, a New York-based pioneer in the broadcasting of audio and video programming over the Internet, is shutting down, say employees of the firm.
CEO David Bohrman told employees at a Monday afternoon meeting that Pseudo was shutting down effective today, confirms company spokeswoman Jeanne Meyer. The companywide meeting came after negotiations to raise additional money to keep the company alive fell through.
"As of today, we are all former Pseudo employees," Bohrman said, according to Meyer. Pseudo had a staff of about 175.
The shutdown of Pseudo, which this spring was broadcasting 140 hours of original live, interactive programs per month, is further proof of the difficulty that companies are having as they try to turn the dial-up Internet into a medium for broadband entertainment. Earlier this month, for example, the Hollywood studio
pulled the plug on its
online entertainment subsidiary before it launched; earlier this year, another high-profile site,
Digital Entertainment Network
, went up in smoke.
"Broadband is a risky space, and we seem to be one of the casualties," said a Pseudo employee, who spoke on condition of anonymity. "I think we were a little bit early." The employee said that though there may not be enough advertising revenue to support Pseudo's business, the programming that the company had created was still worthwhile.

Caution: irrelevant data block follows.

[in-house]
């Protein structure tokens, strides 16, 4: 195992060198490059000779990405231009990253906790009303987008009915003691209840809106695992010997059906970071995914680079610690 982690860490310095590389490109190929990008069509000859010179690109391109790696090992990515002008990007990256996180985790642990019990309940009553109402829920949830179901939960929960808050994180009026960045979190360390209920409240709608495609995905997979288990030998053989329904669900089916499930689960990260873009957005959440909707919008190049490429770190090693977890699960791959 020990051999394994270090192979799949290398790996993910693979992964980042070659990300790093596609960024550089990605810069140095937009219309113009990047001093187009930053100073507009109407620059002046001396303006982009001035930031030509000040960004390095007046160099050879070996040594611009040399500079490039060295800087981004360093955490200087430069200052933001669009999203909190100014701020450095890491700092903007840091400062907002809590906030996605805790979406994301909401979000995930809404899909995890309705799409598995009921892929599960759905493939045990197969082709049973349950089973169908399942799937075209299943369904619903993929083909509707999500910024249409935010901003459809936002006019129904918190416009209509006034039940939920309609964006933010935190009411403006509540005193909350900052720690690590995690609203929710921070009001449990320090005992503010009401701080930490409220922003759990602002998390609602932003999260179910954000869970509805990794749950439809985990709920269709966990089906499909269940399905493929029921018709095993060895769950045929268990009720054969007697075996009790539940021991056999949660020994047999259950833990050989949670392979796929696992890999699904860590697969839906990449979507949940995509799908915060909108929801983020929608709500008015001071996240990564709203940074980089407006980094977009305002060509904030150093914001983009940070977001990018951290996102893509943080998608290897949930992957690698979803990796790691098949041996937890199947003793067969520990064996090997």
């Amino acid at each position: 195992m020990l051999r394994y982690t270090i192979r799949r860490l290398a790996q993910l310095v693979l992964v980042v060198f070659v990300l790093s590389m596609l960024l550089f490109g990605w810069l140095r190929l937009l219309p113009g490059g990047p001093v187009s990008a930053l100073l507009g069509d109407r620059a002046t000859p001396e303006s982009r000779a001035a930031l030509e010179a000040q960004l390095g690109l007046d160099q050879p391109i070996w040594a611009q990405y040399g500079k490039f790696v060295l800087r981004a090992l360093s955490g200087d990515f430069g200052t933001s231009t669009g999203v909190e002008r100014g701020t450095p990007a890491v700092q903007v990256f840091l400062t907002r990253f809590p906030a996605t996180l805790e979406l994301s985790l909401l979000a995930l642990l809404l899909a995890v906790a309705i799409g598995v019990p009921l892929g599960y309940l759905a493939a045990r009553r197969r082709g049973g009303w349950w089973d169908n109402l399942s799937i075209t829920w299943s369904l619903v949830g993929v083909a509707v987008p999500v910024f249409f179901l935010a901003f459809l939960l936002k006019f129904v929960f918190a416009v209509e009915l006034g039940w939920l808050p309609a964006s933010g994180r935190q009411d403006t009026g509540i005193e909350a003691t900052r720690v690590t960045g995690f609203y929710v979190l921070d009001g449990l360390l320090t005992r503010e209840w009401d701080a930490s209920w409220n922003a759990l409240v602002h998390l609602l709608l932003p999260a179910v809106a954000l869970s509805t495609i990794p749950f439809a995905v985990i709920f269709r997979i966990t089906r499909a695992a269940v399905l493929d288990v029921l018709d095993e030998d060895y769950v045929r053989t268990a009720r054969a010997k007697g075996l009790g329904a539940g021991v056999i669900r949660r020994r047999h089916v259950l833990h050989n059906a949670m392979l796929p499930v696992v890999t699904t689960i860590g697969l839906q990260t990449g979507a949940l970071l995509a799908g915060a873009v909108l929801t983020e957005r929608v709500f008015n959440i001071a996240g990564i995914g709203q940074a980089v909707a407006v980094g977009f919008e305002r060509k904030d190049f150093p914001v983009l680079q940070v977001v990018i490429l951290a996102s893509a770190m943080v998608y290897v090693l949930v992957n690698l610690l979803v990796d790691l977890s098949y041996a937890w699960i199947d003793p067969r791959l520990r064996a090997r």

Meyer said that Bohrman told employees, "I believe there's going to be something that's like this, like Pseudo, in two to three years."
Pseudo's demise leaves
, with its new FinanceVision telecast, as one of the highest-profile creators of original programming for the Web.
Unlike other Webcasters, Pseudo has always operated in a shoestring-budget atmosphere. Founded in 1994 by Josh Harris -- also the founder of
-- Pseudo has operated out of unglamourous loft space in New York's Silicon Alley.
Among other types of programming, Pseudo has produced interactive, live shows devoted to hiphop, videogames, and the technology business.
Bohrman, a veteran television executive, left
financial news operation to join Pseudo in January. A restructuring at Pseudo led to a round of layoffs in June, when about 45 people were let go from a staff that numbered 240 at the time.